This book has a little history for me. Clare read it in high school as a project — they were to read a book from a list of books and write an essay explaining why the book they read should be put in a time capsule to explain to future generations what this generation was like.
I’d never heard of David Sedaris when she was reading this (must have missed his name when he did his segments on NPR or something) and when she told me the name of the book I was appalled. Making fun of people who cannot talk well? What on earth was her English teacher thinking? Clare assured me it was not making fun of anyone with a lisp or stutter, but didn’t explain any more.
I finally discovered David Sedaris and have read several of his books, and love hearing him on NPR whenever I catch him. This was great — slightly dated, but great.
He comes to this area quite a bit (we were going to see him a few months ago but regretfully changed our minds at the last moment) and I have always planned on telling him the story about Clare reading his book and my reaction when he signs a book for me someday. He might get a kick out of it.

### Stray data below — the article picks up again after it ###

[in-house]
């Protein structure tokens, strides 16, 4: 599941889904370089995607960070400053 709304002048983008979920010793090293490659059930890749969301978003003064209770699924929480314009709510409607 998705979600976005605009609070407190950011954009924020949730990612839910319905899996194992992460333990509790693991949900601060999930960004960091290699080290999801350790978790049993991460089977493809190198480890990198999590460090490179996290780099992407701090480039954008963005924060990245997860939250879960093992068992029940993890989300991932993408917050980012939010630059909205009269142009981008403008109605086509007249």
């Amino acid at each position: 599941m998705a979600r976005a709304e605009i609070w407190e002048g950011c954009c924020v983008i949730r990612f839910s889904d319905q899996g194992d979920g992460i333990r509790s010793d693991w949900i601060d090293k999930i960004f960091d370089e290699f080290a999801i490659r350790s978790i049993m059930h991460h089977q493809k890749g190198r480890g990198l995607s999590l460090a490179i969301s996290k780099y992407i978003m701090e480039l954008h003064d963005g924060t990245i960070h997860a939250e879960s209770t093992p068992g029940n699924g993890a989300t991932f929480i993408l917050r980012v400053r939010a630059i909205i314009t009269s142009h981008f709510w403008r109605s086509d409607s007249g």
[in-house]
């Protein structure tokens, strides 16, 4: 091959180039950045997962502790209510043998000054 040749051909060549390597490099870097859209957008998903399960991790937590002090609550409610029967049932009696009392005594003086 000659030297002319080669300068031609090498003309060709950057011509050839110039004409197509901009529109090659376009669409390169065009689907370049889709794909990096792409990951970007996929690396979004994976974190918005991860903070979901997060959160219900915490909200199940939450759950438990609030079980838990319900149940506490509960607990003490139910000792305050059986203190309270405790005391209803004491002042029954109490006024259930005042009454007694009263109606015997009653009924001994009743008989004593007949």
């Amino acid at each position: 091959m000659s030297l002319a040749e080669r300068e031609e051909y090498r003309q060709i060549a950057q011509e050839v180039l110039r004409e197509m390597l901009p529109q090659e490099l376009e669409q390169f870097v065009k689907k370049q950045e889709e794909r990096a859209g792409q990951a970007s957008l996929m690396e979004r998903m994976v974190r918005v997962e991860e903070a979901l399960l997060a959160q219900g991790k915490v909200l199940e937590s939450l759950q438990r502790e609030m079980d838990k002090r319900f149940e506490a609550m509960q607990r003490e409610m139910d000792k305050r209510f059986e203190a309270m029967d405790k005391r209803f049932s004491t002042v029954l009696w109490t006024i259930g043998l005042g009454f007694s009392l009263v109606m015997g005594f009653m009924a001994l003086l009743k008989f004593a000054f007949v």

Oh my god this was a terrible book. Funny in parts, but disgusting otherwise. The film was slightly better.
It was a book group read and pretty much the entire group hated it — except for the poor woman who chose it.
This one was a library book — part of a program that allowed the book to be borrowed with no restrictions (anyone could borrow it during a certain time without worrying about putting it on hold). Since it was about time travel I read it.
It was not very well written, and geared towards a young adult audience. That said, I learned a little bit about the Berlin wall. The book had a very unsatisfactory ending — although there was a clue at the beginning that the author needed to point out that sort of gave closure to the book.
I don’t plan on reading her other books in the series.
I am embarrassed to say that I have forgotten what The Forgetting Time was about and I am too lazy to look it up.
Maybe time travel. Maybe Alzheimer’s. I don’t even remember why I read it. Probably a free or very cheap book that was recommended by Amazon or perhaps I got it from the library.
Sweet and sad, this book took me nearly a month to read. The characters were well developed and the author gave almost all of them some good quality.
I recommend it.
Again, I read this book because of the upcoming (at the time) movie that was based on it. I loved the book and the movie was just fine, except the movie was much more upbeat than the book, especially the ending.
Barely worthy of a blog post, this smaller than a small novella was free. It was a prequel to another Allen book — I don’t remember which one. I only counted it because I was desperate for books on my reading challenge list.